Dear Sangha brothers and sisters,
Images and metaphors are a hugely important source of joy and learning in my practice. Some are widely used; others feel deeply personal. I love the way they often surprise me—jumping right out of the moment or welling up in the course of a sit. Some of these images become regular visitors. And so it is with “The Buddha Channel.”
Here’s how it all began. I was sitting on the couch with TV remote control in hand, hoping to find something I wanted to see. The next thing I knew I was actually watching myself, noting how very eager I was for distraction, escape, entertainment. Changing channels began to feel like a futile waste of time. It’s not as if I had just finished work at a construction site or a double shift at the hospital. I wasn’t exhausted or even weary. I just needed. . .what exactly? I needed things to be other than they were.
At some level, a question formed: How is this working for me? Have I chosen the couch? Is this what I want my life—this precious moment—to be? The remote control was in my hand. What if I chose to tune in to the Buddha Channel? The idea caused a smile from ear to ear.
What might have been a harsh reproach didn’t feel harsh. In fact, it felt kind, gentle, funny—just a sweet reminder that life could be different, that it was possible to live from a different center, that there was an alternative. The tone of voice was new, but not unfamiliar. It seemed that my lovingkindness meditation had inserted itself into my evening.
Over time, the Buddha Channel has become personal shorthand for my experience of mindfulness—the realization that all is exactly as it should be. It’s the visceral experience of peace and ease, calming and energizing at the same time. And best of all, it’s nothing special.
Do imagery and metaphor help you connect your formal practice with everyday life? Do you experience your own Buddha Channel? What are the some of the images, poems, songs that especially speak to you? I look forward to our sharing.
I’ve shared below my short poem, “The Buddha Channel.” Like all my poems, it makes me laugh and causes me to remember. It’s a joy and an honor to share one with you. In a certain sense, we’ve written them all together. I’ve also shared a short excerpt from Thich Nhat Hanh on the joy and the importance of making art.
Mary Beth Hatem
Follow Mitchell’s blog as he travels to Scotland and Plum Village here.
The Buddha Channel
It’s all the rage
Me? I watch
the Buddha Channel
alter the volume
by remote control
eat popped corn from
my special bowl
rely on commercials for
When the time comes
to rise from the couch
I move with such
grace, such ease
the balls of my feet
caress the plush carpet
the hardwood floor
the tips of my toes
plant kiss after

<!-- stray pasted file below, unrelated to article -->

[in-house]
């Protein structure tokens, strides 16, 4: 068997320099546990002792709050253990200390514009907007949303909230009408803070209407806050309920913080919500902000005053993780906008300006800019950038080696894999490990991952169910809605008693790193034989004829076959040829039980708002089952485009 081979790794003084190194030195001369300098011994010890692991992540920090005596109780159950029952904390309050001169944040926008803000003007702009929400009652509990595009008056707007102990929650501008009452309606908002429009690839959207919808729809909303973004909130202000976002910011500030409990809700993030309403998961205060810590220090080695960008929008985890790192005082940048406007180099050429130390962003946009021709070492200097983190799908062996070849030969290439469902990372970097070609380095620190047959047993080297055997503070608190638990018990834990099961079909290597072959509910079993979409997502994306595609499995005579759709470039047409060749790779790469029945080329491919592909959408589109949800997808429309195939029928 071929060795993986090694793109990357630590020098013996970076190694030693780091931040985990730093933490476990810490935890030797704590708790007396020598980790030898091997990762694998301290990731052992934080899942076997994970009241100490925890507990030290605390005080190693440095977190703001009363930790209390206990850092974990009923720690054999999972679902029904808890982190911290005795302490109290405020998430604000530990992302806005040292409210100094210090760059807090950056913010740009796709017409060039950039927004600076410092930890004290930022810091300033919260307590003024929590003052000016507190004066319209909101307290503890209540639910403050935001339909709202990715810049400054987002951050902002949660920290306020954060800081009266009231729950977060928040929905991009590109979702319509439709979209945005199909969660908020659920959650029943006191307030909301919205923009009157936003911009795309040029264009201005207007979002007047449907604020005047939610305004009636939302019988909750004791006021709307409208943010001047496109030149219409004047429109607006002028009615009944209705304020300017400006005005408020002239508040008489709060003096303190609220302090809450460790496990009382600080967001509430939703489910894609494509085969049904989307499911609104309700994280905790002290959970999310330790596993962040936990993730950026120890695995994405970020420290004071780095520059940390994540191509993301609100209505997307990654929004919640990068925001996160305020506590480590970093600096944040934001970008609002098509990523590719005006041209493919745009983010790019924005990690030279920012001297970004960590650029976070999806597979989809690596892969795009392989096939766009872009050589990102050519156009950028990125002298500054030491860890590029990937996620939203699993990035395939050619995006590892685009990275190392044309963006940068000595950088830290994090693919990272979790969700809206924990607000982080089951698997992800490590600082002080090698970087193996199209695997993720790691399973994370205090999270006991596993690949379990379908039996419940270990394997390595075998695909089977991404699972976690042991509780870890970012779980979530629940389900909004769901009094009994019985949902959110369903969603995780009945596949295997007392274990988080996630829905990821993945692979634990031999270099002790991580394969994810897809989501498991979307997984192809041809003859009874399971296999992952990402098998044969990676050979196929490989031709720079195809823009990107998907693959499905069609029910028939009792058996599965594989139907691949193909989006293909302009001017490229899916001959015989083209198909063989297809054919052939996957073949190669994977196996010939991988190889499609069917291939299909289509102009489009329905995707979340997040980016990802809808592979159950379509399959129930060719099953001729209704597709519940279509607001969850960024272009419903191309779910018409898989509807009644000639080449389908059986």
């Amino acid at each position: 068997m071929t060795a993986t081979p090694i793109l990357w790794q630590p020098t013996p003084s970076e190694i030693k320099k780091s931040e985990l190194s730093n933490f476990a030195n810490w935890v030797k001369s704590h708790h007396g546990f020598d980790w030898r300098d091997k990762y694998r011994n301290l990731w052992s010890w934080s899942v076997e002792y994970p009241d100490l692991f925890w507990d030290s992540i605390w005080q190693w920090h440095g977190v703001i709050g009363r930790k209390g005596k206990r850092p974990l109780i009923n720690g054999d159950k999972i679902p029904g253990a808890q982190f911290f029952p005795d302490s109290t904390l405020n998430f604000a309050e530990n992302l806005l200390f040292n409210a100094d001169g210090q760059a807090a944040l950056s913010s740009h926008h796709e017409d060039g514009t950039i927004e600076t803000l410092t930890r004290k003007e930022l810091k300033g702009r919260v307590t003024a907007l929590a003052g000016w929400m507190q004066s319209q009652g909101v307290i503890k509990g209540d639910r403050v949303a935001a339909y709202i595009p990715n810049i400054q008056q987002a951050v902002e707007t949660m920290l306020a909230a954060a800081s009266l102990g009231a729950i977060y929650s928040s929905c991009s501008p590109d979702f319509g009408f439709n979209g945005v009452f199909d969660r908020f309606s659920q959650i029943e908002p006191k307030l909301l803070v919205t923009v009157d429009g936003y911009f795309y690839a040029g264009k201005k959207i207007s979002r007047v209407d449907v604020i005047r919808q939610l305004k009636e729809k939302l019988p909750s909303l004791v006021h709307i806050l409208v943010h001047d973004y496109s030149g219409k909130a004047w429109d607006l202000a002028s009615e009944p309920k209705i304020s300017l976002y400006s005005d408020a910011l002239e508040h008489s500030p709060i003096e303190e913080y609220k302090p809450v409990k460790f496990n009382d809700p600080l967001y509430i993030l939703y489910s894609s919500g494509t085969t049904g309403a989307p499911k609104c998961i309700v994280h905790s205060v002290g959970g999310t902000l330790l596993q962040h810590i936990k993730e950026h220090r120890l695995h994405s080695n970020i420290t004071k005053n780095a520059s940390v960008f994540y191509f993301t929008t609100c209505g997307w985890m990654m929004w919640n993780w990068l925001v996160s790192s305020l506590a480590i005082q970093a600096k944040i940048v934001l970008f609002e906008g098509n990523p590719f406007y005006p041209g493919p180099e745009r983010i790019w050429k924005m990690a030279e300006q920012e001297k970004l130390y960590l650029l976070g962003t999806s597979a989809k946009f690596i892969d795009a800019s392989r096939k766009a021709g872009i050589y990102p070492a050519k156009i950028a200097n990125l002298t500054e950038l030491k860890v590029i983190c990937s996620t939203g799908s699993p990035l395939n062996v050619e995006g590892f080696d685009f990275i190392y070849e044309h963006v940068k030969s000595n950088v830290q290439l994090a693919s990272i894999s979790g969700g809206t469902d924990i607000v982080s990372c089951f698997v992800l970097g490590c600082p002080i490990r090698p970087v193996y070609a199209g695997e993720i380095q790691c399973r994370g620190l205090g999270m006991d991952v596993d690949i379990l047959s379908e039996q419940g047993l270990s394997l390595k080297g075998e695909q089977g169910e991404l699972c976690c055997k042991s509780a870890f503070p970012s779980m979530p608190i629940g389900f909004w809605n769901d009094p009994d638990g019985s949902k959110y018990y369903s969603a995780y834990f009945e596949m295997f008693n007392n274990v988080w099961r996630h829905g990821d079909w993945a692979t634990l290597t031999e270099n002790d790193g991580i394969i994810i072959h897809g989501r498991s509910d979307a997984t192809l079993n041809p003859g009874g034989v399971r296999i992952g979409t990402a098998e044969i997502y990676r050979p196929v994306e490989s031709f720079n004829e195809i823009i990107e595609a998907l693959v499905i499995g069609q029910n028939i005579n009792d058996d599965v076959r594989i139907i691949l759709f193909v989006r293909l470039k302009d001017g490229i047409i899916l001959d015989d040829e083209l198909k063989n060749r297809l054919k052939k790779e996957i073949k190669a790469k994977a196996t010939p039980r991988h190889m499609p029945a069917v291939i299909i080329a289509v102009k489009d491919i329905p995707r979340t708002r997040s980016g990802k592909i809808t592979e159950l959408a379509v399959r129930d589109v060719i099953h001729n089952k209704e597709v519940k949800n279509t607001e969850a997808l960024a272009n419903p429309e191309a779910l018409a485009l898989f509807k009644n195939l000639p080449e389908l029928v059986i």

kiss on rich
Mary Beth Hatem
Thich Nhat Hanh on growing vegetables and making art from "Answers from the Heart: Practical Responses to Life’s Burning Questions"
By living your life, by producing works of art, you contribute to the work of the collective awakening of our people. . . . The artist, the actor, the filmmaker, the novelist may be inspired by a desire to become a bodhisattva, helping with the awakening of the people, helping them to touch the seed of joy, of peace, of happiness in themselves, helping them to remove and transform the seeds of discrimination and fear and craving. The artist can do all this. If you are motivated by that desire, you will have so much joy and energy that fame and power will not appeal to you anymore. Nothing can be compared with that kind of joy, knowing that your life on Earth is beautiful and is helpful.
One day in New York City I met a Buddhist scholar and I told her about my practice of mindfulness in the vegetable garden. I enjoy growing lettuce, tomatoes, and other vegetables and I like to spend time gardening every day. She said, ‘You shouldn’t spend your time growing vegetables. You should spend more time writing poems. Your poems are so beautiful. Everyone can grow lettuce, but not everyone can write poems like you do." I told her, "If I don’t grow lettuce, I can’t write poems."
When I’m taking care of the lettuce or watering my garden I don’t think of poetry or writing. I focus my mind entirely on taking care of the lettuce, watering the vegetables and so on. I enjoy every moment and I do it in a mode of "non-thinking." It’s very helpful to stop the thinking. Your art is conceived in the depths of your consciousness while you’re not thinking about it. The moment when you express it is only a moment of birth, the moment you deliver the baby. For me, there must be moments when you allow the child inside you to grow, so you can do your best and your masterpiece can contain insight, understanding, and compassion.
A work of art can help people understand the nature of their suffering and have insight into how to transform the negative and to develop the positive in themselves. Writing, making a film, creating a work of art can be an act of love. That act of love nourishes you and nourishes others. If you’re happy, if you know how to live deeply every moment of your life, then deep understanding, joy, and compassion can come. Your art will reflect this understanding and will share it with others.